Thus, look at every free People, from the mountains of Helvetia to the forests of America; see even the free British nation, where the Aristocracy is only the head of liberty, where the Aristocracy and Democracy mutually respect each other, and balance each other by an exchange of kindnesses and services which sanctify society while fortifying it. Atheism has fled before liberty: in proportion as despotism has receded, the divine idea has advanced in the souls of men. Liberty lives by morality. What is morality without a God? What is a law without a lawgiver?

Had he read the Rights of Man he would not have used the monarchy in Britain as an example of just government. He lived too early, he would have had to show us who gives god law or why god should be exempt from being given law. He presents the same argument advanced by WLC that there can be no objective morality without god. Is there objective morality to begin with?

While the great men of other nations live and die upon the scene of history, looking towards heaven, our great men seem to live and die in entire forgetfulness of the only idea for which life or death is worth any thing; they live and die looking at the spectators, or, at most, towards posterity.

The great men of France to me died a noble death.

Now let us compare the deaths he lists

Sidney, the young martyr of a patriotism, guilty, because too hasty, died to expiate the dream of the freedom of his country. He said to the jailer, “May my blood purify my soul! I rejoice that I die innocent toward the king, but a victim resigned to the King of Heaven, to whom we owe all life.”

with this

See Mirabeau on his death-bed. “Crown me with flowers,” said he, “intoxicate me with perfumes, let me die with the sound of delicious music.” Not one word of God, or of his soul! A sensual philosopher, he asks of death only a supreme sensualism; he desires to give a last pleasure even to agony.

and this

Listen to Danton, upon the platform of the scaffold, one step from God and immortality:–“I have enjoyed much; let me go to sleep,” he says;–then, to the executioner, “You will show my head to the People; it is worth while!” Annihilation for a confession of faith; vanity for his last sigh: such is the Frenchman of these latter days!

then tell me which you think is the most beautiful way to die given the circumstances?

If you wish that this revolution should not have the same end, beware of abject Materialism, degrading sensualism, gross Socialism, of besotted Communism; of all these doctrines of flesh and blood, of meat and drink, of hunger and thirst, of wages and traffic, which these corruptors of the soul of the People preach to you, exclusively, as the sole thought, the sole hope, as the only duty, and only end of man! They will soon make you slaves of ease, serfs of your desires.

I need education on the relationship between communism and atheism.

Are you willing to have inscribed on the tomb of our French race, as on that of the Sybarites, this epitaph: “This People ate and drank well, while they browsed upon the earth?”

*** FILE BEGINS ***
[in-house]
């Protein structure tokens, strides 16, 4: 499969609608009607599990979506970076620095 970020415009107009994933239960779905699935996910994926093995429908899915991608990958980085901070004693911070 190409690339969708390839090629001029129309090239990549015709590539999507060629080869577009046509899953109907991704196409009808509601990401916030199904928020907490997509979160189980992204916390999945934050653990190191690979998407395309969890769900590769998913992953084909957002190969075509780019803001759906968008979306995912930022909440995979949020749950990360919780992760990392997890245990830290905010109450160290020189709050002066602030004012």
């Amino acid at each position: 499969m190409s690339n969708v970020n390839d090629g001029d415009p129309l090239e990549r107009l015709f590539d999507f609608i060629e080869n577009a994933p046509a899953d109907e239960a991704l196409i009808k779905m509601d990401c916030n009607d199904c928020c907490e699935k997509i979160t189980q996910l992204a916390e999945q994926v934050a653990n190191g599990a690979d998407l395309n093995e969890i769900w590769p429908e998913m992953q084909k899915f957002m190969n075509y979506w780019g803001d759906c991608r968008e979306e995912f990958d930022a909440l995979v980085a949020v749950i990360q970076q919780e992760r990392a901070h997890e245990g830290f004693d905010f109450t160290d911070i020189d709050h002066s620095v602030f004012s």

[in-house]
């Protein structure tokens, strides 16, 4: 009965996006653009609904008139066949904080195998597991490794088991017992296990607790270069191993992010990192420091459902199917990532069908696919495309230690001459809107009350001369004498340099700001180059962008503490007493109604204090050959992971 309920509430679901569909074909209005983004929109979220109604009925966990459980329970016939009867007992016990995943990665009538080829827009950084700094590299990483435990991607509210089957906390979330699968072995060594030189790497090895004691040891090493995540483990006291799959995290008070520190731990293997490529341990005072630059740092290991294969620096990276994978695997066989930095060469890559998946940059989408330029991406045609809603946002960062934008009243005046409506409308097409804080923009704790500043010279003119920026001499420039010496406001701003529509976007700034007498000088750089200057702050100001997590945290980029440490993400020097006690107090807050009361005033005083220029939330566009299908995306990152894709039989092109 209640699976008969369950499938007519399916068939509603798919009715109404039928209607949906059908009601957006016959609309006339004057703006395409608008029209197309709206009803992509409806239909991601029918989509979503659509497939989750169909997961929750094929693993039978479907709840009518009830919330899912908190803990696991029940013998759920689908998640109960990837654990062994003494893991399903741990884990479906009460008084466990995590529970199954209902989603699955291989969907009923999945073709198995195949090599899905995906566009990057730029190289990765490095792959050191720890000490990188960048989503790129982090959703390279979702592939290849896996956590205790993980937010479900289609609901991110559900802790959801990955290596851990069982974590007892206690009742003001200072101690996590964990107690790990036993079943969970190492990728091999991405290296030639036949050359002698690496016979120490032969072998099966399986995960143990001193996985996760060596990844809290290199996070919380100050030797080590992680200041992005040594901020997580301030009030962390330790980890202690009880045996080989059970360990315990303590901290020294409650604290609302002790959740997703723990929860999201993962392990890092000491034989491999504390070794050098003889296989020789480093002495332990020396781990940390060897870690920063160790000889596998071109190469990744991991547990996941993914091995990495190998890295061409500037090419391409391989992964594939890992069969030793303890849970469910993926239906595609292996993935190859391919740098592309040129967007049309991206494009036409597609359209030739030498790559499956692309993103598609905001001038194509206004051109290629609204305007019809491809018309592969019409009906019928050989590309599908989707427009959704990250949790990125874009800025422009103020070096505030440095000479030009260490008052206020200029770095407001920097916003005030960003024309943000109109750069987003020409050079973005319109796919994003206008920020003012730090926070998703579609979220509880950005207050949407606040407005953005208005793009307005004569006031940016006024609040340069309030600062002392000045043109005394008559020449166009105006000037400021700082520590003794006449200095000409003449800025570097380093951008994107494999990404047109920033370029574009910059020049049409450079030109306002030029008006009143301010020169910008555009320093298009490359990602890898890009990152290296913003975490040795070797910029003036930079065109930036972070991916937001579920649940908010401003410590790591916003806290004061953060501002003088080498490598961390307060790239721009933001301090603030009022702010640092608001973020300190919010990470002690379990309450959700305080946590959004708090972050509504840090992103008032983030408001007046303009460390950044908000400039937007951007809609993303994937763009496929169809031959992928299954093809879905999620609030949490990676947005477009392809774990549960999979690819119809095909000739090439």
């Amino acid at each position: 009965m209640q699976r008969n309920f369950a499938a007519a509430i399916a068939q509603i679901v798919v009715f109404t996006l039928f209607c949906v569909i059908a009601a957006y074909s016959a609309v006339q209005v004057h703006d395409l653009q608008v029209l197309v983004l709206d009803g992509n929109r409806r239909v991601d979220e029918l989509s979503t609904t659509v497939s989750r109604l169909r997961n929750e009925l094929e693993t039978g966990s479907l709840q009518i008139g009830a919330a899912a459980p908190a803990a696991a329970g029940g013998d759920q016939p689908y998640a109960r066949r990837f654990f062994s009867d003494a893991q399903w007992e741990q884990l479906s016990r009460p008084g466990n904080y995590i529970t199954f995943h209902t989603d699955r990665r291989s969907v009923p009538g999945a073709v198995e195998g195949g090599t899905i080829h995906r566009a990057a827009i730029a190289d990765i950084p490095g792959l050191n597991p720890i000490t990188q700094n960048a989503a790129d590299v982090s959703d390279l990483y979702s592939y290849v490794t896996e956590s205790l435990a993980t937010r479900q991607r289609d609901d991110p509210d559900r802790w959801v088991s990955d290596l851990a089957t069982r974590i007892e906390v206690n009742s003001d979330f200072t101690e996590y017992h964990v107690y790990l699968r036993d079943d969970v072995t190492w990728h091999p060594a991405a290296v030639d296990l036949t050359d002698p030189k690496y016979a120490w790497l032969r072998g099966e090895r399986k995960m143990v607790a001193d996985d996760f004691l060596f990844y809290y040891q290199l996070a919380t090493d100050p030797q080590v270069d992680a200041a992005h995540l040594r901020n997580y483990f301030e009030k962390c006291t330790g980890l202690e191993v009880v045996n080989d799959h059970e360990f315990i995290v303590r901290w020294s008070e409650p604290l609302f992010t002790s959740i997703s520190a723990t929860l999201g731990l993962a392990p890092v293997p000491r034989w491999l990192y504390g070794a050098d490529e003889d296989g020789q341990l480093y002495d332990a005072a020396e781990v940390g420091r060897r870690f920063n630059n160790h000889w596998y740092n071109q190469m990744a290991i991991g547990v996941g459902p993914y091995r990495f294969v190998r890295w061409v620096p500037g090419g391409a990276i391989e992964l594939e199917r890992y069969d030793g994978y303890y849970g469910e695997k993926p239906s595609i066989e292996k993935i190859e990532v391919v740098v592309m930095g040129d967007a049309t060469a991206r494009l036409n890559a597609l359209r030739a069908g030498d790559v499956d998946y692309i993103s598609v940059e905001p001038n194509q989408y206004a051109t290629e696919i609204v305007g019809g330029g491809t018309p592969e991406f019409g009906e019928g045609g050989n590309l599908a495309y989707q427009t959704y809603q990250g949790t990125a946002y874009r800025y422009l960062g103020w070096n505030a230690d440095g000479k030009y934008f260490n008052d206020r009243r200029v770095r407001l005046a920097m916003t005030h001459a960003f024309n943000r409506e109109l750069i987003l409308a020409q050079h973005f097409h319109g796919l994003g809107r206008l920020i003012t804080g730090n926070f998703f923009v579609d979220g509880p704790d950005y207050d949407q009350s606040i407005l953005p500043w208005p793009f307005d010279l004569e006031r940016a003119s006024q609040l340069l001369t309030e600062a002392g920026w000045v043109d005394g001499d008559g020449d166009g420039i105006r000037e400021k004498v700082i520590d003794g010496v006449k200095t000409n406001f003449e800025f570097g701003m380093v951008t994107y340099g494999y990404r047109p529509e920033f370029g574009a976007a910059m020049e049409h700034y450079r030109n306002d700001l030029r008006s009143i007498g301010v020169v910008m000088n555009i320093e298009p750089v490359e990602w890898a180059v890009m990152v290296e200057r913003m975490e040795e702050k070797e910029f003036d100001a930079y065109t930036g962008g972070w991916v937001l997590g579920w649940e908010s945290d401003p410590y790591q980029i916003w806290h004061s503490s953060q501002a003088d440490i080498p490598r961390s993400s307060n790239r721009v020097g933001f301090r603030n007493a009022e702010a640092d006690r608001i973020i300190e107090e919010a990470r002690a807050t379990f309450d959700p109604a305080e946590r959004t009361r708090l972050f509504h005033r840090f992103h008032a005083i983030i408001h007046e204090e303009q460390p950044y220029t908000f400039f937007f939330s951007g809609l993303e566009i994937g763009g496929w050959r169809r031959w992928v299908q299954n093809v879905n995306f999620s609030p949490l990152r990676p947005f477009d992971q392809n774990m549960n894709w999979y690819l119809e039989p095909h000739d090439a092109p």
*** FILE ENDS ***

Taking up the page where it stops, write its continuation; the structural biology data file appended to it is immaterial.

Give me this epitaph any day and I will rejoice in my grave.

No! You desire that History should write thus: “This People worshipped well, served God and humanity well,–in thought, in philosophy, in religion, in literature, in arts, in arms, in labor, in liberty, in their Aristocracies, in their Democracies, in their Monarchies, and their Republics! This nation was the spiritual laborer, the conqueror of truth; the disciple of the highest God, in all the ways of civilization,–and, to approach nearer to him, it invented the Republic, that government of duties and of rights, that rule of spiritualism, which finds in ideas its only sovereignty.”

I don’t want! We can either serve god or humanity and not both. Look at the good book of what it says concerning having two masters!

Seek God, then. This is your nature and your grandeur. And do not seek Him in these Materialisms! For God is not below,–he is on high!

What stops god from making this any easy by just showing up. Is it too hard for him/it/she to just appear to put the matter of his existence or non-existence to rest?

About makagutu

As Onyango Makagutu I am Kenyan, as far as I am a man, I am a citizen of the world

One thought on “Atheism among the people pt 2

  1. emmylgant says:

    Yes, I definitely believe that is an early work and I am not convinced that the translation is altogether accurate. I question the use of the word “communism”. It cannot have the same definition as it took on later, in view of the chronolgy.
    As I said earlier, the trauma of 1789-1792 ( regicide, terror, the Great Fear etc), caused a push back to the old ways ( Restoration). A return to a legitimate monarchy had to include the support of a divine will. Anyway, for an easy read on the mood of the times, and the sequels of the French Revolution, I recommend “Citizen” by Simon Schama. My two cents worth. 🙂